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What is a Credit Card?

If you haven't had your own credit card account, here's a brief overview to help you understand how it may fit into your money management plan. Using credit wisely is an important tool in establishing your financial independence. Credit cards are useful for emergencies, to build credit history, or for making travel arrangements, for example.

However, you must beware that the convenience offered by credit cards may be seductive in a society of instant gratification where the line between needs and wants is very thin. Credit cards make it easy to have what we want right now, but the price can be very steep. A credit card is not a free cash substitute.

A credit card establishes a revolving credit agreement between you and the issuer. You are given an account with a credit limit; once you pay back the amount you charge, that money is available to use again up to the credit limit.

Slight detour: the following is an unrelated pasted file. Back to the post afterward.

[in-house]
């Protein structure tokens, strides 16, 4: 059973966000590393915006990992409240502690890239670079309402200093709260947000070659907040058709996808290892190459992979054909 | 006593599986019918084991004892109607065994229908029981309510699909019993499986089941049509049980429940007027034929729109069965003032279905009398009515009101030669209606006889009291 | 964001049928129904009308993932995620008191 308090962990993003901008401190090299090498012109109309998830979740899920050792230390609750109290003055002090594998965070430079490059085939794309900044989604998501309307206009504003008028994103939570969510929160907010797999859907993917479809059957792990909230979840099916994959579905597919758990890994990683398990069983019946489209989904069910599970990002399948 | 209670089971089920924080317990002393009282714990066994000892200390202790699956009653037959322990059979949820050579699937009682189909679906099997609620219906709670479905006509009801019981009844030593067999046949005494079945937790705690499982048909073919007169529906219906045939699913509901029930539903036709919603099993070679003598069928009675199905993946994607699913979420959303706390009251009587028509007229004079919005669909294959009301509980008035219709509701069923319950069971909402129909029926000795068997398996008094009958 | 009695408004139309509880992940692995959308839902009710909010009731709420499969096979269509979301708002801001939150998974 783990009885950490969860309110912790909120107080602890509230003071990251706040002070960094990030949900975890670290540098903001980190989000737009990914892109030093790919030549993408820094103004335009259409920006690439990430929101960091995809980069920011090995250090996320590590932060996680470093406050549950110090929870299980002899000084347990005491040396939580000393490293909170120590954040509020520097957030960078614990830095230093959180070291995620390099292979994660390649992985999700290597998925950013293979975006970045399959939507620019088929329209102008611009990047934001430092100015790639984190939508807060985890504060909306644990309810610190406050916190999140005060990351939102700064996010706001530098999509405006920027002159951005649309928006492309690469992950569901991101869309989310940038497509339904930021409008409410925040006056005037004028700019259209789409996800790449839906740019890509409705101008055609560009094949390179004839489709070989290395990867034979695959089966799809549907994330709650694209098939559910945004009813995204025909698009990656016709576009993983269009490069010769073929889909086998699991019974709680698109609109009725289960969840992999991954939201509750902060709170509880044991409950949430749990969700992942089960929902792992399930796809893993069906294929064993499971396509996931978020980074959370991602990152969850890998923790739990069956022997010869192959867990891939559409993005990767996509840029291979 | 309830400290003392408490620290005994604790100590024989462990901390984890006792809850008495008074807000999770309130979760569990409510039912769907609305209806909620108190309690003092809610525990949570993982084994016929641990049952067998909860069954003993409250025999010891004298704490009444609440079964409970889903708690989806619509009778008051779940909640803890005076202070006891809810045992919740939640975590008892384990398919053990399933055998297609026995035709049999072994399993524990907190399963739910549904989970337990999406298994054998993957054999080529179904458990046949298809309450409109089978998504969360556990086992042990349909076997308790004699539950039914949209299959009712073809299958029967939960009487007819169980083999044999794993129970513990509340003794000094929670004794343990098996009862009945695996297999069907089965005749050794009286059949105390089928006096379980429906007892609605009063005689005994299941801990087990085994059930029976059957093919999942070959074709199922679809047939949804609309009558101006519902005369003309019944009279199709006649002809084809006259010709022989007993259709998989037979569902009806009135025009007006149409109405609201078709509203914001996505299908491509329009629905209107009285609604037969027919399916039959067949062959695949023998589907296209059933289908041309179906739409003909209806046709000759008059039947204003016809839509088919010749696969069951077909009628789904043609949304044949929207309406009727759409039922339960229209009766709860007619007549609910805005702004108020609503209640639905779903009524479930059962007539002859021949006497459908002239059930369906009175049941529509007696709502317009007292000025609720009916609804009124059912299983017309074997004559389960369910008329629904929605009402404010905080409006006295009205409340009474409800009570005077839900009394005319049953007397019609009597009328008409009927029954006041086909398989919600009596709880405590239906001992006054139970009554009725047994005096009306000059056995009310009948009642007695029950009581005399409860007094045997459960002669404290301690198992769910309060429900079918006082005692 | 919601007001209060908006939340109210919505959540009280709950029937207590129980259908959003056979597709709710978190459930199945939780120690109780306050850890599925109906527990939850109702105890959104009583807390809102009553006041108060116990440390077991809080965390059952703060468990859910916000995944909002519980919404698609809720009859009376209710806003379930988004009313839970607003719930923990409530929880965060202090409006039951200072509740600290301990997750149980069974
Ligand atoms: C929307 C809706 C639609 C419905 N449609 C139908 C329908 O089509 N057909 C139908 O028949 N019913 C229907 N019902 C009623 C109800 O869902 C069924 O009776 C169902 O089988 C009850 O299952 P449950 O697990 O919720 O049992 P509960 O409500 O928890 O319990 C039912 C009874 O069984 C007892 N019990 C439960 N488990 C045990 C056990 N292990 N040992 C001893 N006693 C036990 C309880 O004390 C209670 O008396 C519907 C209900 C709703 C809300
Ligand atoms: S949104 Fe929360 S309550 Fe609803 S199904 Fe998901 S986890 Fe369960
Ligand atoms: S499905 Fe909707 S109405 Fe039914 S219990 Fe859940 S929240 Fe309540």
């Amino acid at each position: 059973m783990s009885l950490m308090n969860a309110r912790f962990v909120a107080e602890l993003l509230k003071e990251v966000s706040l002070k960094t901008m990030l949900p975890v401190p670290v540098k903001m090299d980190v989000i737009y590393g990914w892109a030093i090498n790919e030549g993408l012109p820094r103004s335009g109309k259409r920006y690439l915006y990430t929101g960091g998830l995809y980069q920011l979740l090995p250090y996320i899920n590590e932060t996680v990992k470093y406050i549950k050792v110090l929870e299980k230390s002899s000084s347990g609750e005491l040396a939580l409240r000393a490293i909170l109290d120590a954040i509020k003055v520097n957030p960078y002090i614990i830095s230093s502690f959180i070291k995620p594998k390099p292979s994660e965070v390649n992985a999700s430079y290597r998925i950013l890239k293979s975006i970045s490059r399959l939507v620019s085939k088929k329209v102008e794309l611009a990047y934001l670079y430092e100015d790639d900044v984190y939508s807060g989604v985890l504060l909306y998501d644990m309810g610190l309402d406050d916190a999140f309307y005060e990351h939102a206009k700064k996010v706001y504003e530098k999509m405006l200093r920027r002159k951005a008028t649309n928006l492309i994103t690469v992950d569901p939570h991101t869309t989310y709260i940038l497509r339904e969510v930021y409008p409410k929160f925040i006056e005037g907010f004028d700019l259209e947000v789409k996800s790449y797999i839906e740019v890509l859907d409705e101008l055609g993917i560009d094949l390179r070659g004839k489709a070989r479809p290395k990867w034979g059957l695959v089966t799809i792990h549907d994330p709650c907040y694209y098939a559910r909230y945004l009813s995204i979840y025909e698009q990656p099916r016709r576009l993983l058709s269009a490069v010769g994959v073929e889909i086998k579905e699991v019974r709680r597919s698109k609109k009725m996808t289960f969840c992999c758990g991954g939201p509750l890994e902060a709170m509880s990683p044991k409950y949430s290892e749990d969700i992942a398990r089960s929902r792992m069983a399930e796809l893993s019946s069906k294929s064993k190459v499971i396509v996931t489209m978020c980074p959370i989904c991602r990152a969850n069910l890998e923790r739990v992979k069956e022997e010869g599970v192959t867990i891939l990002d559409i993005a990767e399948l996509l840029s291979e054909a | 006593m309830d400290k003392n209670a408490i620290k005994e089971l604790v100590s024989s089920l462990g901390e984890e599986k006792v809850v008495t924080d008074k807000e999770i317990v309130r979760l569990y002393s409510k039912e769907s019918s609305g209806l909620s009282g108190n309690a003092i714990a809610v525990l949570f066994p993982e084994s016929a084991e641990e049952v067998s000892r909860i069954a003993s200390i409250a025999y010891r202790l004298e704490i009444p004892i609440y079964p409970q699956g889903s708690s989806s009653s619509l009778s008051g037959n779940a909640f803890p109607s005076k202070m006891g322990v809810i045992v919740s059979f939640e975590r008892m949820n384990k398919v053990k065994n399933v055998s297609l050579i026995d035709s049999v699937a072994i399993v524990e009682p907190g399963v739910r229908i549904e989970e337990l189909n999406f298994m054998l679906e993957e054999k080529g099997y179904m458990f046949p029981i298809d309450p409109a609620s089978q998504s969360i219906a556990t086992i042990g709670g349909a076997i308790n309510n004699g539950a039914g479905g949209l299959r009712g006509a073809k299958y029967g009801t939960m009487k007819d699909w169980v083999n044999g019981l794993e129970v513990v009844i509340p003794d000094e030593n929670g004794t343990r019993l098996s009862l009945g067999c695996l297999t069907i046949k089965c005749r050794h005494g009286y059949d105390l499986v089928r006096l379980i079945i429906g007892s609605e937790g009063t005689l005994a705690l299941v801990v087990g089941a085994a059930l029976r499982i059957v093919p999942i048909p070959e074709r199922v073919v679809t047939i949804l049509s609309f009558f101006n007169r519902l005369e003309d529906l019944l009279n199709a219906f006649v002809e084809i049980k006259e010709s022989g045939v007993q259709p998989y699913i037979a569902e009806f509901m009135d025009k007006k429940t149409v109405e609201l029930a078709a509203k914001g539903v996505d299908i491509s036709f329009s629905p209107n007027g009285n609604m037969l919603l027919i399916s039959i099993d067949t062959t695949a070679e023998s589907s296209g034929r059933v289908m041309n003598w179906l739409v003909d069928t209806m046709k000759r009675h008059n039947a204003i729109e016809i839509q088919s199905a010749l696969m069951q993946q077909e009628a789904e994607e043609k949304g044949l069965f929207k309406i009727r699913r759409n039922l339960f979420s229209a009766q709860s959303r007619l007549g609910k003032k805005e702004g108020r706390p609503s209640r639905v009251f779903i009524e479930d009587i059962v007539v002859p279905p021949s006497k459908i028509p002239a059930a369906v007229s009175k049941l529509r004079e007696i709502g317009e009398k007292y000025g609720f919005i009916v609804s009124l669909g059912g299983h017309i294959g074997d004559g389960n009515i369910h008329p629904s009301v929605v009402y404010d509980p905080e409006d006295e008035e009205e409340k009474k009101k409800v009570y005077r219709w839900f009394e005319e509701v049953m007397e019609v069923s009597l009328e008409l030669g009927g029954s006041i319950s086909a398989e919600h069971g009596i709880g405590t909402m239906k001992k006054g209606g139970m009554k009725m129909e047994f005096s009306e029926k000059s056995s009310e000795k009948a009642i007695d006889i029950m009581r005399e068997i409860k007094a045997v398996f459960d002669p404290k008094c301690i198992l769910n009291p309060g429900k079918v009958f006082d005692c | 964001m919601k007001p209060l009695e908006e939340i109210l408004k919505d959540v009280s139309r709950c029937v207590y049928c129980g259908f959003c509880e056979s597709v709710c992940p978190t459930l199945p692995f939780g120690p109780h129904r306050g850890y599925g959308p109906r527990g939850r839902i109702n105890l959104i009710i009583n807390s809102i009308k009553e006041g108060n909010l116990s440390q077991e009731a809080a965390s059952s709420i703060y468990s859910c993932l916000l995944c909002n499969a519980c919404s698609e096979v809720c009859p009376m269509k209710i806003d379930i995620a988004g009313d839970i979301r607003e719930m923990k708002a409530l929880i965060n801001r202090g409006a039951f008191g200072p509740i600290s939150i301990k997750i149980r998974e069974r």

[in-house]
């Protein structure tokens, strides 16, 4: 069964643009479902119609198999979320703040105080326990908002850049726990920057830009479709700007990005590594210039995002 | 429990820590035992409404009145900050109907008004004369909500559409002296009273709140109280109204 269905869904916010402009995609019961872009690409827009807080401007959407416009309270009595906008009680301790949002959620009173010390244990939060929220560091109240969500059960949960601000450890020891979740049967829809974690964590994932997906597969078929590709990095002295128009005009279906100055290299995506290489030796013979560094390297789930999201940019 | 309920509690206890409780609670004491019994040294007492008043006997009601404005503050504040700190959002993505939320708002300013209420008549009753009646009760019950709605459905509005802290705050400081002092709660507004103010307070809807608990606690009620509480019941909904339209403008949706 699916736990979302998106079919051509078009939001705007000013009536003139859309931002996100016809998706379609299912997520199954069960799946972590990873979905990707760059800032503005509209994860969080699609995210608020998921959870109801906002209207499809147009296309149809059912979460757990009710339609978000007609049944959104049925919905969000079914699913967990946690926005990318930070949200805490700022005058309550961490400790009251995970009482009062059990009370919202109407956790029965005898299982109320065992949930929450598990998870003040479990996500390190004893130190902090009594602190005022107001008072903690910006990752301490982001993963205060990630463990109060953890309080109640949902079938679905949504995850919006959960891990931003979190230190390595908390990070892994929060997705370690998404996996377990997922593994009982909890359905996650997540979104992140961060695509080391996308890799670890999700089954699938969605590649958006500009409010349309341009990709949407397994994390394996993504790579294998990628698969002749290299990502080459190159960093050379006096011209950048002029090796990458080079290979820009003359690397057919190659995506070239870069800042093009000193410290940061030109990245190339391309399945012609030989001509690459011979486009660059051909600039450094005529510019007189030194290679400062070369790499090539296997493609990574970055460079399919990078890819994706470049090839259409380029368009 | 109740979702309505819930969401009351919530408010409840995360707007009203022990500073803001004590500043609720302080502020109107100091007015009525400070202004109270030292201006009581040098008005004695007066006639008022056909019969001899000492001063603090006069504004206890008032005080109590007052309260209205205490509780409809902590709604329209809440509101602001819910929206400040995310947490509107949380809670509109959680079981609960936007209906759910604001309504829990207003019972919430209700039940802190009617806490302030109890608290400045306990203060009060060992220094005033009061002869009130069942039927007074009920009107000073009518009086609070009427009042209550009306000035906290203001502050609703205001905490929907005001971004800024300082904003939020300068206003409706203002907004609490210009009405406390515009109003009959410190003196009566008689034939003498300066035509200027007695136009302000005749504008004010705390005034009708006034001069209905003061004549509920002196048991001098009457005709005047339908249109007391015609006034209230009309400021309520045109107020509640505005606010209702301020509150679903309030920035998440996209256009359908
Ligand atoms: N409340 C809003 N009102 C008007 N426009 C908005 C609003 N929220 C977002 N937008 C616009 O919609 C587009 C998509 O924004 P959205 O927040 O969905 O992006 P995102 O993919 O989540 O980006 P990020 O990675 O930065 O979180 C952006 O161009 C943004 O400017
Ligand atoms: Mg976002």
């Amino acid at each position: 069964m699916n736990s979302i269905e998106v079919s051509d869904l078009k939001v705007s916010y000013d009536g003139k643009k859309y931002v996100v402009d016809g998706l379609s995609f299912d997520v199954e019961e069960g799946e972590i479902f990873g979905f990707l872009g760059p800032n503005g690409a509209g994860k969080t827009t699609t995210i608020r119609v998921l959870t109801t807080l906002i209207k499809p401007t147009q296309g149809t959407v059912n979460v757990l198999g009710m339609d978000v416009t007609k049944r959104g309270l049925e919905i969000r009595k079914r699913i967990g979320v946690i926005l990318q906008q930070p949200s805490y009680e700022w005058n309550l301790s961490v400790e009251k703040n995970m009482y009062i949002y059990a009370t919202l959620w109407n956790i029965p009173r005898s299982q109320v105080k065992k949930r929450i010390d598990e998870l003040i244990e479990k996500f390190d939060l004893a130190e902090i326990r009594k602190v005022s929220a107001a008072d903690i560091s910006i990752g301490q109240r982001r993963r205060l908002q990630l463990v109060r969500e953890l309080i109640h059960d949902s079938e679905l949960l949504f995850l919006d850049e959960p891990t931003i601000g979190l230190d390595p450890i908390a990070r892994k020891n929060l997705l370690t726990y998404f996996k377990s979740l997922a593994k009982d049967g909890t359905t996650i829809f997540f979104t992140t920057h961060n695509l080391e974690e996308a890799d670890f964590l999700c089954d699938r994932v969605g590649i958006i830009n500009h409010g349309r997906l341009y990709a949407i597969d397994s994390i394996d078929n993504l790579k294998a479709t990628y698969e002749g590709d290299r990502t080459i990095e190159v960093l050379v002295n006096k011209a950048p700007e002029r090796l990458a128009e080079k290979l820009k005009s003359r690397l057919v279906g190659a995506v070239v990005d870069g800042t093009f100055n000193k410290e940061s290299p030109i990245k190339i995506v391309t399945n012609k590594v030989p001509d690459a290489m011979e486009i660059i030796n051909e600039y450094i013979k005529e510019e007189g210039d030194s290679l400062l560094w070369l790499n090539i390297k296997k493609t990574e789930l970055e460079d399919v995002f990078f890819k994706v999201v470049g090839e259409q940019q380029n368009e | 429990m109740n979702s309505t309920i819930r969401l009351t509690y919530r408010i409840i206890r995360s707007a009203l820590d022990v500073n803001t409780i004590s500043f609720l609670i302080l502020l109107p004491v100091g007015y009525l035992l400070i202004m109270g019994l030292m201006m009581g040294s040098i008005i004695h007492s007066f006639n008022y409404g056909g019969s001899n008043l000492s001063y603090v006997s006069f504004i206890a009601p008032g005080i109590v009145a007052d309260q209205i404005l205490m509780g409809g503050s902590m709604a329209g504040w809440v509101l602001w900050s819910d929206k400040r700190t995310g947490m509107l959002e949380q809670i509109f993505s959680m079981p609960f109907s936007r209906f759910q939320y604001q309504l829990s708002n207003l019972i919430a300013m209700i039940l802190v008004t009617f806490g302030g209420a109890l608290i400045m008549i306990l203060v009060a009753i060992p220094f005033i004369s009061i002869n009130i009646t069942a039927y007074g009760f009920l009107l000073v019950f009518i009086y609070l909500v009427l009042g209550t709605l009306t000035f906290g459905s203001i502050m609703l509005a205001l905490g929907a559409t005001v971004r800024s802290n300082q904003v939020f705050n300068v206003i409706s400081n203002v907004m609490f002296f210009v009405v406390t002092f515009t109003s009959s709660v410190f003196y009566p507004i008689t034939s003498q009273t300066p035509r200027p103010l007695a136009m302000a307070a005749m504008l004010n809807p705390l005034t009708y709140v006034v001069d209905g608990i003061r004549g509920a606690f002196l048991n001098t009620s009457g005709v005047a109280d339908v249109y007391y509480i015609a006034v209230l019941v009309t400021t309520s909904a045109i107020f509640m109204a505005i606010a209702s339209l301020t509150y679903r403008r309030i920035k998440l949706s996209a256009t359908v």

By contrast, a loan is installment credit. The lender disburses a loan amount that you are required to pay back over time. The payments you make include interest on the remaining balance until the loan is repaid in full. To obtain more money from a lender, you apply and qualify for another loan.

Debit cards should not be confused with credit cards, even though they may have a VISA or Mastercard logo. A debit card transaction withdraws money directly from your checking account and should only be used when you have sufficient funds available to avoid an overdraft fee. When it comes to purchases, using a debit card that won't damage your credit history may be the best type of card for you as a student.

Several types of credit cards are available that serve different purposes.

  • VISA and Mastercard are bank cards issued through banks that are easy to get and tend to be accepted just about everywhere.
  • Charge cards like American Express and Diners Club are entertainment cards. Traditionally, these cards required the balance be paid in full every month, but this is no longer always the case.
  • Department store cards, issued by each store individually, and gasoline cards have terms of agreement that vary according to each company.
  • Secured accounts require you open a savings account that functions as your credit limit.